Friday, December 31, 2021

Desert Beauty

I wish everyone following our travels best wishes for a happy new year. I am sure we’d all like pretty much the same thing in one form or another this year and an end to the virus, rational debate among our leaders, and no hurricanes for the Keys. I have to put that in as it would be selfish of me to not care about the Hurricane season for those poor souls left behind! 

I have collected here some photos I made while mooch-docking with David and Mary Jane in their special home above Tucson. 

I tried to replicate the style of photos I took in the Keys backcountry, close ups and details of a few of the very particular plants in this area, famous for its Saguaro (pro: Sah-wa-roh) cacti waving their arms at the sky. Which surprised me when I discovered it’s the official state flower!









Arizona’s State Tree is the Palo Verde (green tree) obviously named for its bark!


















Rusty loves the desert, always alert and listening and watching. 



























Mary Jane restored an old hut they bought together with one parcel of land and restored the structure which has a fire place and seats but no other modern conveniences. She did bring a totem pole from her native Pacific Northwest as a reminder of her roots. 

An exaggerated sunset over Tucson in the over saturated social media style. It does express the loveliness of this place. 








Bisbee,Arizona

Layne and I made a promise to each other when we left the Keys on October 25th. From past experience we decided we were going to slow down right out of the gate.  On previous trips we only figured out later that the4 was no rush. On this open-ended journey we told ourselves we wanted to take our time right from the start.  The idea was not to pass up an opportunity for an experience, even if Covid was bound to cause us to be cautious about getting ourselves into crowds.  

We left Tucson under a huge black cloud and the reality of van life versus sailing was brought home to us once again as we simply hopped into the cab, turned on the heat and the windshield wipers and got going. Call me a wuss but had it been a matter of sailing we’d have stayed in port! And it turns out the microburst over the. City did not extend to our target: Bisbee, a pretty little historic town.

We parked by the historic Lavender Pit, a former open copper mine named for its owner, not for its beauty.  It’s an impressive hole in the ground though not what I’d call pretty. The modern city of Bisbee looks like an arthritic starfish with four misshapen arms incorporating former towns that fell on hard times. Combined together into one they make a viable town and tourist attraction.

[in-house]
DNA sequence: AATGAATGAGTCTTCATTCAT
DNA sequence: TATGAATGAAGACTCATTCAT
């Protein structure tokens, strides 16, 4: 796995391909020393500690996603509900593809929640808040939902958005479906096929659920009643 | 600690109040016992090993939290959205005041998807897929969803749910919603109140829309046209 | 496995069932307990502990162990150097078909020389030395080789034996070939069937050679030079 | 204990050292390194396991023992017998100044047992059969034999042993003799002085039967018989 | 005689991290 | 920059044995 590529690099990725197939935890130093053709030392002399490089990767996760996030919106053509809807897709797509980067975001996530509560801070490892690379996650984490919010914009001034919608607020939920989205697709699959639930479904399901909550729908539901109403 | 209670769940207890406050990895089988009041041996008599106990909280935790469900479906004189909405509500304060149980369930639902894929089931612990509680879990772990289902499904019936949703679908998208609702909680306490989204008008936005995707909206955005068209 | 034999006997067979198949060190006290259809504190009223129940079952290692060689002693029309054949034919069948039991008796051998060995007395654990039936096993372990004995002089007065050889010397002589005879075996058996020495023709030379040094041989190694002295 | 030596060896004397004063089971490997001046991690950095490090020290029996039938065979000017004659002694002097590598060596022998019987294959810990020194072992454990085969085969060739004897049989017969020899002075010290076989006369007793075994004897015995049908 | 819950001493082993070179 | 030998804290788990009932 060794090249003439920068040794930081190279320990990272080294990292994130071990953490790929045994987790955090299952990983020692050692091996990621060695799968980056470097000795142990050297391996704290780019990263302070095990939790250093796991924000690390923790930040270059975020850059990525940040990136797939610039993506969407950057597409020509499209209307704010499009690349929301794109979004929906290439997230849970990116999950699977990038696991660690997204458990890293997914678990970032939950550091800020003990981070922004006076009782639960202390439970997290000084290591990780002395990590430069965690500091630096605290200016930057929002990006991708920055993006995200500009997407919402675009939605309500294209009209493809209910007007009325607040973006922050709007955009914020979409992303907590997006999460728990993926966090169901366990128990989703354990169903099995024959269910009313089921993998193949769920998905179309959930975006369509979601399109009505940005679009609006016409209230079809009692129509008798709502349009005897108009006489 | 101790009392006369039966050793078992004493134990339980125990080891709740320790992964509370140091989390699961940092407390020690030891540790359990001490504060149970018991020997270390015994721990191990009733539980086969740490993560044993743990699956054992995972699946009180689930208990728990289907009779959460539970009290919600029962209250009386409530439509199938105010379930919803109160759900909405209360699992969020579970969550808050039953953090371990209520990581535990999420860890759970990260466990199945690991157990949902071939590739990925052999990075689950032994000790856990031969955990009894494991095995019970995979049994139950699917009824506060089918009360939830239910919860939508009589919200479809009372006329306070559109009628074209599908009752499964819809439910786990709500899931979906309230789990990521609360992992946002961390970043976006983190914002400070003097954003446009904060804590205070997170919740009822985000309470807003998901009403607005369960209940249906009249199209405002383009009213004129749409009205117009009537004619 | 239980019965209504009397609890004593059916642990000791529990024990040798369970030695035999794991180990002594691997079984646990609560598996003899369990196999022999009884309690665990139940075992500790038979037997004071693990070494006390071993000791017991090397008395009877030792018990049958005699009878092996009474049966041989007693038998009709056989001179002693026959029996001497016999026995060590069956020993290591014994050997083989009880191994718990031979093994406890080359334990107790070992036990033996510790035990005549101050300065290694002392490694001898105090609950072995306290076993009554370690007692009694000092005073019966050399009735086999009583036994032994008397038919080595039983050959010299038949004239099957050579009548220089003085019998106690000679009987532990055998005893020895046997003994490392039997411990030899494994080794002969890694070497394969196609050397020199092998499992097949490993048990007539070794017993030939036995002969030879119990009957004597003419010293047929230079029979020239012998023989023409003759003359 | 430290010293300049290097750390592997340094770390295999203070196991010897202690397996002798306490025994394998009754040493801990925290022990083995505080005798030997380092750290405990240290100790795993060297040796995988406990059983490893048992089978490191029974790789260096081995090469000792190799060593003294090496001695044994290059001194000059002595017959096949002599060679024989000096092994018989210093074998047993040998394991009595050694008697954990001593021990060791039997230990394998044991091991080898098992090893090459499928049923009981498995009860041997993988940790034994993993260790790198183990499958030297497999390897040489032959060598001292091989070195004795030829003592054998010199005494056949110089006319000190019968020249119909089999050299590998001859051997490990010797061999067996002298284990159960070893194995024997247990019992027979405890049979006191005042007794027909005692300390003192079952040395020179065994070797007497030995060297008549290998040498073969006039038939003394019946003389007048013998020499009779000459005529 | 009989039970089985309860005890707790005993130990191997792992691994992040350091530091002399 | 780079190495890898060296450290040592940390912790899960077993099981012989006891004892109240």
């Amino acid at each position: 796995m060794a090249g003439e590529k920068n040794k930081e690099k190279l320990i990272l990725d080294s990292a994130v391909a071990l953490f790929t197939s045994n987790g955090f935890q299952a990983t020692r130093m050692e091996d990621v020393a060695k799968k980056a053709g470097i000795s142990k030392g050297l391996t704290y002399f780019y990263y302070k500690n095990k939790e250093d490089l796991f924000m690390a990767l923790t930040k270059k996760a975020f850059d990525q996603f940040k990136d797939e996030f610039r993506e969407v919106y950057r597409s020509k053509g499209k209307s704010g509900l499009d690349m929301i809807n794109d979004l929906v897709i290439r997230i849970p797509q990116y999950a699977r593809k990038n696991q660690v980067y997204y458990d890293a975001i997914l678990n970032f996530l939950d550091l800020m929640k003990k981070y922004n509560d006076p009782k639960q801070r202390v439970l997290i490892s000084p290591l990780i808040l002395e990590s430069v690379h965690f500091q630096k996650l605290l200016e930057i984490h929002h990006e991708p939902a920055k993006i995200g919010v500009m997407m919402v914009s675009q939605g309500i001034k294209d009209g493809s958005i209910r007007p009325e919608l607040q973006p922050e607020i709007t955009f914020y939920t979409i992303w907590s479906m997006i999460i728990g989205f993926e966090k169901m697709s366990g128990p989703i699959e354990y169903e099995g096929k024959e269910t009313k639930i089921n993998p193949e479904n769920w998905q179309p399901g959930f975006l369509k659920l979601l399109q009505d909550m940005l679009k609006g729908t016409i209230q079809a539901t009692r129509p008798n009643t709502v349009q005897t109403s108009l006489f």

The section of town called Lowell next to the pit is nowadays an open air museum filled with cars and motoring memorabilia. It is also home to a restaurant quite well known in the area.

The Bisbee Breakfast Club had an hour long wait to get a table in the restaurant that has separated and reduced the number of tables for social distancing purposes. The food was basic diner but it was very well done. My chicken fried steak, my first in forever, was crisp not greasy and quite delicious. Everyone was happy and. We drank an ocean of coffee. It was a great way to say goodbye to Bruce and Celia who live in Benson.

That motor theme in the window!

I have to admit we did not rush our lunch so by the time we paid the bill, finished our last cup of high buzz coffee and wandered out into the cold sunshine filled afternoon it was late.

We stood around, all of us reluctant to say goodbye. We want to come back this way when our Mexican tourist cards run out, hopefully in March. Until then Bruce and Celia will have to cope without us.

Naturally we had left too little time to explore Bisbee proper, a former mining town converted into a tourist attraction filled with architecture and local business of the most appealing old school variety.

My copilot did the honors with her mini iPhone 12 as I steered us past thick sidewalk crowds and winding streets.

The main drag twists through town and there definitely is an incline but the steepest parts of town are the alleys and streets that climb the canyon walls.

It’s a pretty place and it shows in the details.

Layne had a bead on this place for our return trip. I’m hoping I’ll get to talk Rusty round more than Lowell next time too.





From Bisbee we drove half an hour across an open desert to our camp for the night. Edie welcomed us to her Harvest Host vineyard outside McNeal, Arizona.

It was an epic spot, let’s face it, set in the middle of the dusty desert plain with a ridge of mountains silhouetted in the sunset. Running with Rusty below. I was told he had to be on a leash to preserve him from wolves and other predators.  I always feel like I need to be on a leash because he will spot the predator long before I will!

Sitting and watching is what he loves to do after a walk.

I don’t know how High Lonesome Vineyard grows grapes out here but they do and they only bottle their own fruit and it shows. Edie’s wines were quite delicious and drinkable.  She makes her own wines to her taste and like any good original you can’t get enough.

Layne was busy making the brat’s dinner and he wiped his bowl clean so it was a good day. We did the same except we had some bread and cheese after our large late lunch.

I put the insulation in the windows and we turned on the space heater (100 amps an hour so it’s good we have 600 amps at our disposal). It’s snug inside our cocoon and I like it.

He curled up in his bed and filled the small space with the sound of his snoring.  I hope he likes the Mexican desert as much as he has enjoyed it this side of the border.